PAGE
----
The Kawasaki GPZ900R is quite simply one of the most important motorcycles ever to be released in the history of two-wheels, and no, it’s not because Mr Cruise rode one in the original Top Gun movie. First launched in 1984, the GPZ was the world’s first true superbike, it brought with it the introduction of the 16-valve water-cooled inline four-cylinder engine that remains the dominate configuration in the category to this day. It was also the first bike to wear the Ninja name, so, you can understand why even four decades on, people still have a great love for the old Kwaka. At Japan’s AC-Sanctuary they have an entire series dedicated to the eighties ethereal warrior, and this build, RCM-606 is the latest to receive the full Ninja Formula Package with a little extra spice for good measure.
AC-Sanctuary might just have built more custom motorcycles than any other company on the planet, and they don’t just slap on a few bolt-on bits and call it a day. The top man at the company, Hiroyuki Nakamura understands just about everything there is to know about taking a Japanese bike of any age and capacity, and turning it into an incredible machine. His results speak for themselves and the owner of this bike not only has in his collection a number of other AC builds, but some of the most exotic cars and bikes ever to have been produced. So, when he placed an order for a GPZ900R, featuring the full Ninja Formula Package, he expected to receive something truly exceptional.
AC had already crafted nearly a hundred such builds based on the ’80s Kawasaki superbike, but Nakamura-san always has something extra up his sleeve. But first as is always the case, the frame goes into a jig to make sure it is 100% aligned and in excellent shape, with any welds needing to be repaired, completely ground out and redone. The GPZ was one of the first truly quick bikes not to have down tubes, utilising the engine as a semi-stressed member. But for a bike getting more power, bigger brakes and drastically increased grip, that needs to change. So a set of AC’s own Nitro Racing down tubes, in the type II configuration are bolted in.
Being of a machined aluminium construction, they can be tweaked to increase or reduce the exact amount of rigidity they provide, and this machine is destined for the street, and is not as stiffly set up as a track-orientated bike. A few more tweaks were needed to the frame, so as to accept Nakamura-sans surprise, a big block engine from the later GPZ1000. Adjustments are made to the mounts and swingarm pivot point, and these allow for the chain to properly align and for the wider tyre to be accepted. The block is then removed for the engine to be built up and the bike starts the process of becoming a roller.
At the rear end, the company’s signature Sculpture swingarm is deployed, and it’s all controlled by a remote res shock, built by Ohlins to an RCM specification. At the front end, a Sculpture steering stem kit helps the geometry to be precisely set, and then a pair of new triple clamps are machined up and anodised black to match the swingarm. Through these beefy alloy parts drops a set of Ohlins 43mm traditional way-up forks, and things have improved a long way from the old air-valve setup of the ’80s. To complete this part of the package, a full set of Brembo calipers are fitted, with AC’s own brake discs which are made for them by Sunstar.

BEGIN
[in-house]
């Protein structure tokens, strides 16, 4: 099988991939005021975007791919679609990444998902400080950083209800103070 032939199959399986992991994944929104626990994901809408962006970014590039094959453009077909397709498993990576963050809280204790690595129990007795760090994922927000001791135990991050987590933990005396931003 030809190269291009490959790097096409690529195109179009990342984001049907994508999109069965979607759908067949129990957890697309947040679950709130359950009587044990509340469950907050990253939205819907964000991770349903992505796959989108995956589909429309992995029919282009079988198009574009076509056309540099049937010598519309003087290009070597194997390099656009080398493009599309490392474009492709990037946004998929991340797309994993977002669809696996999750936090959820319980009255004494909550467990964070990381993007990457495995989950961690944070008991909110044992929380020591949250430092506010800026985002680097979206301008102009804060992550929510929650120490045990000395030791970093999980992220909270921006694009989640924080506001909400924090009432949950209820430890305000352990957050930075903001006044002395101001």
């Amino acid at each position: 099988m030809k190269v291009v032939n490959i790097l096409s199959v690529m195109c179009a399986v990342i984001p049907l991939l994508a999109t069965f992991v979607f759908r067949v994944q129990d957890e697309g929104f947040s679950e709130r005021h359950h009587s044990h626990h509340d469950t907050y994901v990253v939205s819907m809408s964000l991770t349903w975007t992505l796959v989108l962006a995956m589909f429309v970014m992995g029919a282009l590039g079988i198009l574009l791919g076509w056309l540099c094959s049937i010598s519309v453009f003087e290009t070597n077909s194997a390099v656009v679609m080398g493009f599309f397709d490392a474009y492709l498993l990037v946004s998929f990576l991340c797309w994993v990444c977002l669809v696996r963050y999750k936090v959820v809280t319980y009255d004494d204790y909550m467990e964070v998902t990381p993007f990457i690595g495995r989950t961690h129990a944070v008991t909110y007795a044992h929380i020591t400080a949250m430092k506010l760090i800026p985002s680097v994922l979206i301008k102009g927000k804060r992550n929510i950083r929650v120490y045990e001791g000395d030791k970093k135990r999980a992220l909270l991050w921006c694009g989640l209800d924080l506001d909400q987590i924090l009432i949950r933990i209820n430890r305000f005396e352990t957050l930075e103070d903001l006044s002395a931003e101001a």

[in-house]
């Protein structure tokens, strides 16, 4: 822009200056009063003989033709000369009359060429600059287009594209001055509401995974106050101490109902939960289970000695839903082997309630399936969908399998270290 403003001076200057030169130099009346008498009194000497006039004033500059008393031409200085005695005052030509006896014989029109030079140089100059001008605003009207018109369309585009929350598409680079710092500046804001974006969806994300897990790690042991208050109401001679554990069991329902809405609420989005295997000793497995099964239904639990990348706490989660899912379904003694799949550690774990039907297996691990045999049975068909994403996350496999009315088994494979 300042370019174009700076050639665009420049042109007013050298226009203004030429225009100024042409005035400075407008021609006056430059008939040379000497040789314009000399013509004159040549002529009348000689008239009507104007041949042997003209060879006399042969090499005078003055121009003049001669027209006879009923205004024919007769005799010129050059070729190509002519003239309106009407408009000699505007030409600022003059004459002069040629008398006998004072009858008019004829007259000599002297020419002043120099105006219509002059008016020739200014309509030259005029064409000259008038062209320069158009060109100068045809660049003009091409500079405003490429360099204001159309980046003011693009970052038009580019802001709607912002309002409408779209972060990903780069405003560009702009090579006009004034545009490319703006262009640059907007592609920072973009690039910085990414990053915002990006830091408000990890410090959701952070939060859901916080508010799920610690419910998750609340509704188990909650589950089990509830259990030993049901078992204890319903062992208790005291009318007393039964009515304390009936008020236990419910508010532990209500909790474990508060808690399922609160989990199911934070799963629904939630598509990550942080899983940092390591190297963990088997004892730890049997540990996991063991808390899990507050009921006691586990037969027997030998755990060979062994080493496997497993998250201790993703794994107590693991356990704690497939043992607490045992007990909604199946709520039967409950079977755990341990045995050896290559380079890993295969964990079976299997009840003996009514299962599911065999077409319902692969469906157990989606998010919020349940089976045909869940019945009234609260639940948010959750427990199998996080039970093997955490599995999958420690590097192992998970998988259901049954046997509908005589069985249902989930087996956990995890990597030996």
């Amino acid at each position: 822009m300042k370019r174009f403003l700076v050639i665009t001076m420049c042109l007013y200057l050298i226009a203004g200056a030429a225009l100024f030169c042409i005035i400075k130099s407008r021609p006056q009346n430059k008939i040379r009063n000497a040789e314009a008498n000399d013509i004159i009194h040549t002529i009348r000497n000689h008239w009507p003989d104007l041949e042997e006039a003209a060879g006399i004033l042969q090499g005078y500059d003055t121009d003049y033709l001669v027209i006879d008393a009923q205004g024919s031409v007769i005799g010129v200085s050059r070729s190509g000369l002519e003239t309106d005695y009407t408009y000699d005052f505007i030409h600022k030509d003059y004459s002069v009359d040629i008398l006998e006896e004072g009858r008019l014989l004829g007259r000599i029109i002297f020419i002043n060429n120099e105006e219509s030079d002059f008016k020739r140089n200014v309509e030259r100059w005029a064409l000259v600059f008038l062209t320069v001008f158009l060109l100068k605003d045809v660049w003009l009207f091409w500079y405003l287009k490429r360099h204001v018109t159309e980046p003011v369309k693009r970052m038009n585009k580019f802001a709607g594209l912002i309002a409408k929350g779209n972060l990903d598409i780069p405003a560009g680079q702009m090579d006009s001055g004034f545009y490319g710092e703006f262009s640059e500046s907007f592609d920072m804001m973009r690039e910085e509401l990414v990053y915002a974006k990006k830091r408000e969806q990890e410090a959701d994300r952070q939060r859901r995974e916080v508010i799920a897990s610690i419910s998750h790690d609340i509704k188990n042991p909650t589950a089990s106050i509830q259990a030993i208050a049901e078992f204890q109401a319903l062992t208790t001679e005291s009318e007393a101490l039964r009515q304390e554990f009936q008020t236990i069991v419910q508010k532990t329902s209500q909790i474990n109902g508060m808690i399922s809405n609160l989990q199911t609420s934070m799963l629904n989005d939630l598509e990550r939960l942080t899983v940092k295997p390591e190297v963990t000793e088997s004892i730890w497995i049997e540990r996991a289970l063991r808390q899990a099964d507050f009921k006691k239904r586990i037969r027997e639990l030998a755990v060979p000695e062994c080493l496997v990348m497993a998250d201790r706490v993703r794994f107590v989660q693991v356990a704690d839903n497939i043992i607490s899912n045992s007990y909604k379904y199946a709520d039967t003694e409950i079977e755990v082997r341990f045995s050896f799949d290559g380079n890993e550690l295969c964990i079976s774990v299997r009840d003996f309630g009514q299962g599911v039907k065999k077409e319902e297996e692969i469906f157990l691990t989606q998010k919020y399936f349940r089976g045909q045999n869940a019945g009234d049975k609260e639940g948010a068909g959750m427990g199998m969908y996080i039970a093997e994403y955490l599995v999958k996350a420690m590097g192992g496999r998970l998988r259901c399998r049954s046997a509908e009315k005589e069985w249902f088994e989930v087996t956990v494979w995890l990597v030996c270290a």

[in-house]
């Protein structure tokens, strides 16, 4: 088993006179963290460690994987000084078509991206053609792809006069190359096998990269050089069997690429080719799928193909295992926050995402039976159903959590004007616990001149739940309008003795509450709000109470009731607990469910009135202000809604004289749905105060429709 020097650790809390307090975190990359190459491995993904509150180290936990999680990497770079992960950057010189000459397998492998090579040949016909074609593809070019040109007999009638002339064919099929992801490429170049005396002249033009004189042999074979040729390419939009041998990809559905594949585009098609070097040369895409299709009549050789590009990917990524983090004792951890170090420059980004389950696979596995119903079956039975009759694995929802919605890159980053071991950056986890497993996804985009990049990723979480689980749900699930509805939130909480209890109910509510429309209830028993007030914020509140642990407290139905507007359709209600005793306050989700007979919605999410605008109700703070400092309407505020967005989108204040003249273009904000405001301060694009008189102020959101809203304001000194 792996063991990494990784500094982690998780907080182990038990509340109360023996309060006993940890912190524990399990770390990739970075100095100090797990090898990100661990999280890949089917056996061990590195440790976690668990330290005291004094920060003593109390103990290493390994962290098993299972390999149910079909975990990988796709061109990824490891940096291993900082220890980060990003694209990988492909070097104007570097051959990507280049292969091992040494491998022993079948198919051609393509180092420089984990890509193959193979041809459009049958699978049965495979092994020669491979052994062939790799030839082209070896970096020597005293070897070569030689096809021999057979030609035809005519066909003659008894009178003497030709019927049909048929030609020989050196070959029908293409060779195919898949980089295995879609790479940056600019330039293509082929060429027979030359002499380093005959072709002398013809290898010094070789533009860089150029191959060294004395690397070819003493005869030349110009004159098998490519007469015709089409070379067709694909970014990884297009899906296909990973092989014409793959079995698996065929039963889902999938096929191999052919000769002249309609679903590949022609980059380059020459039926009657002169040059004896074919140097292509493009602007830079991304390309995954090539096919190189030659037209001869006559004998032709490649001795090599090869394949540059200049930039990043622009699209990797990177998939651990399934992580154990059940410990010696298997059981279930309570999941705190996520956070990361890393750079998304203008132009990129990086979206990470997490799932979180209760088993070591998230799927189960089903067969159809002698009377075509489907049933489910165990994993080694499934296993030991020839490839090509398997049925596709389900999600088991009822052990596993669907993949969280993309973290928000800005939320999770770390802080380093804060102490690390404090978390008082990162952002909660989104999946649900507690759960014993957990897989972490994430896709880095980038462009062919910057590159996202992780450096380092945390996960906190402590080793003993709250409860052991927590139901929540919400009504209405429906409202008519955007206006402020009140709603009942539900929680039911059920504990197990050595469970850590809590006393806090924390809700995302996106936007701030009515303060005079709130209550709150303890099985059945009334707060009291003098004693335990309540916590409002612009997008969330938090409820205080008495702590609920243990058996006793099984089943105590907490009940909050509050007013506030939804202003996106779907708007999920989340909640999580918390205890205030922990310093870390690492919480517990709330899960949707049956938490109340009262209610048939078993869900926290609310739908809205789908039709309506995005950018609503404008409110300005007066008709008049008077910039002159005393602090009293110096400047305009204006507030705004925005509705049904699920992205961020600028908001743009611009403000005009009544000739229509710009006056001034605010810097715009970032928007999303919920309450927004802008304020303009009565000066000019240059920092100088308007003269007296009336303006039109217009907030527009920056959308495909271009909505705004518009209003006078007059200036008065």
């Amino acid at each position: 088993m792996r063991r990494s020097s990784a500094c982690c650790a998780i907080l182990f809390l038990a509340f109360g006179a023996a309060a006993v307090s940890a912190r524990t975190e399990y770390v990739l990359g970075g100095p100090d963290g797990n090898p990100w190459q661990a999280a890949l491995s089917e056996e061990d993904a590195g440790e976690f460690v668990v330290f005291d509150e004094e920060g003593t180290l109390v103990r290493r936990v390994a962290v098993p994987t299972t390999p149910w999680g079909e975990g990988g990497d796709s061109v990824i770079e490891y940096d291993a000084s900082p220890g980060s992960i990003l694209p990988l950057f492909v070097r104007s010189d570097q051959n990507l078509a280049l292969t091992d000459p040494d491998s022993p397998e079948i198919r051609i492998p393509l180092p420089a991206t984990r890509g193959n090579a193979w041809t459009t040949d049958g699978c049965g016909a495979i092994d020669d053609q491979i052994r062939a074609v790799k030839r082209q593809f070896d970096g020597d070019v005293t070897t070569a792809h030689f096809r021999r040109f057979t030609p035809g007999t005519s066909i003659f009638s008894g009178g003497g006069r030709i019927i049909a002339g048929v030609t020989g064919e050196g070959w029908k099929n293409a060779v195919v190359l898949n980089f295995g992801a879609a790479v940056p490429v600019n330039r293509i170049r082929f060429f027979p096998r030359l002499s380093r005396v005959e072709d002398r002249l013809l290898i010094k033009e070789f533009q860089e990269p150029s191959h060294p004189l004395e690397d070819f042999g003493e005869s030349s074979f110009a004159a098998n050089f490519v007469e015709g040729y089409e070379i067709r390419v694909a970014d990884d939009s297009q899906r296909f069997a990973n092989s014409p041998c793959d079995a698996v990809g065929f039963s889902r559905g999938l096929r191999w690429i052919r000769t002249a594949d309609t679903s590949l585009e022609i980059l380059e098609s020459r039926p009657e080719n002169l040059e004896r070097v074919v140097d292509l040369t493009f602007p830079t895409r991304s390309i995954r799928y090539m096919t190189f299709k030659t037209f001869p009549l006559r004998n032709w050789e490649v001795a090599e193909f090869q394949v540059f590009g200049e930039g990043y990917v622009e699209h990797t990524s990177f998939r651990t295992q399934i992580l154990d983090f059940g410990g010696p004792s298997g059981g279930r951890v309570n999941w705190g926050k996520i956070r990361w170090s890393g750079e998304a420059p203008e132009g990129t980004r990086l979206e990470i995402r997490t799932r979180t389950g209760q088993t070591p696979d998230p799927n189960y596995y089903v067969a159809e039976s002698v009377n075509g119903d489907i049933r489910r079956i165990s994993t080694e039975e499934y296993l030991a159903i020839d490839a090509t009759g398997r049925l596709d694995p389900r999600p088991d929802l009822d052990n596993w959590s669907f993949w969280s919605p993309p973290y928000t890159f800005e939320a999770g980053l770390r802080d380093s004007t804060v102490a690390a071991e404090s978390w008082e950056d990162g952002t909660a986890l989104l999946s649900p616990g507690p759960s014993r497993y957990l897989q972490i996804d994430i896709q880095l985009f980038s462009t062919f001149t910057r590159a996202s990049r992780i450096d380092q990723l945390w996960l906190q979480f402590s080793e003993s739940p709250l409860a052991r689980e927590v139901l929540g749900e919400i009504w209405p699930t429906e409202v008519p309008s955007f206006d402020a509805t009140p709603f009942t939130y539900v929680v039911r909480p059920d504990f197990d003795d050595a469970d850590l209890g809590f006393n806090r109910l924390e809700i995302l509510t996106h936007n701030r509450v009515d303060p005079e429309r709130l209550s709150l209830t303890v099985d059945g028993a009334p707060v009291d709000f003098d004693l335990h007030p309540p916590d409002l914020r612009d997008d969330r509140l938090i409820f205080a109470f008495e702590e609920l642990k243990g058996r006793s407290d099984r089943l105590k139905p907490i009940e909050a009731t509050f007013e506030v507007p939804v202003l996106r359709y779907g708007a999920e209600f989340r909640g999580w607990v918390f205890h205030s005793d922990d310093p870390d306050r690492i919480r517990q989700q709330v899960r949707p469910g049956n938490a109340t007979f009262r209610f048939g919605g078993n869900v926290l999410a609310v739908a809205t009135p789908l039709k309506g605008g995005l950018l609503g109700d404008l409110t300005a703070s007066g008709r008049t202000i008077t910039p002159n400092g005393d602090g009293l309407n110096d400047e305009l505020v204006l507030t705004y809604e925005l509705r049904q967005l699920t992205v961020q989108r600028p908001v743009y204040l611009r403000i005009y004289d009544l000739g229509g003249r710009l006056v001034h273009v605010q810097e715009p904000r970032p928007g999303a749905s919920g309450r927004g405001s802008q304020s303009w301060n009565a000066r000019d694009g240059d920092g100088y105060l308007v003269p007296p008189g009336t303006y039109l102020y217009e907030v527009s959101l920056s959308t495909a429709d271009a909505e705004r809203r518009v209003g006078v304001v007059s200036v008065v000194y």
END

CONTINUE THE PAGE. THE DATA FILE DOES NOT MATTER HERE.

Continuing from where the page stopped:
The Oz-Racing wheels finish out the roller and become the first part of the visual transformation, and the lightweight 17-inch pieces are wrapped in Pirelli tyres, with a fat 190-section optioned for the rear. The bodywork is simply perfect, with many imitation stock parts used and made from lighter and stronger materials to replicate the factory tank, front fairing and tailpiece. The lower fairing and belly pan are left off, and the front fender is an in-house carbon item, with the stock offering simply too ugly to consider. Then it’s into the paint booth, for the amazing Ninja green and gloss black to be laid down, which is perfectly paired up with a smoked screen and Supreme seat.
Now the engine builders could bring the motor back into the assembly part of the factory, and a 4mm overbore sets the stage for some serious power. A set of larger forged pistons fill the holes and swing on an entirely balanced bottom end. The head has received the most work, with every port and passage flowed, the cams replaced and the entire valve train brought into the 21st century to accommodate big revs. To feed the fire, a set of Yoshimura FCR-MJN carbs with beautiful velocity stacks get the call-up, and the exhaust is the always incredible full Nitro Titanium system, which is built in-house for each particular bike.
The final piece to the puzzle saw Nakamura-san offer up a clever solution for his valuable customer, who wanted as much of a stock appearance as possible. So, rather than replacing the electronics with superior modern items, everything including the gauges, switchblocks and other parts, has been stripped and rebuilt with entirely new components on the inside.
The result is a machine that functions flawlessly and yet still has the look of the original. A few compromises had to be made however, with a new ignition system fitted to handle the power and a new cooling system simply proving the must-have for long term reliability, especially when riding hard. Complete with the big brother engine, perfect Ninja paintwork and all the goodies, RCM-606 is a more than fitting homage as the GPZ fast approaches its 40th birthday.
[ AC Sanctuary ]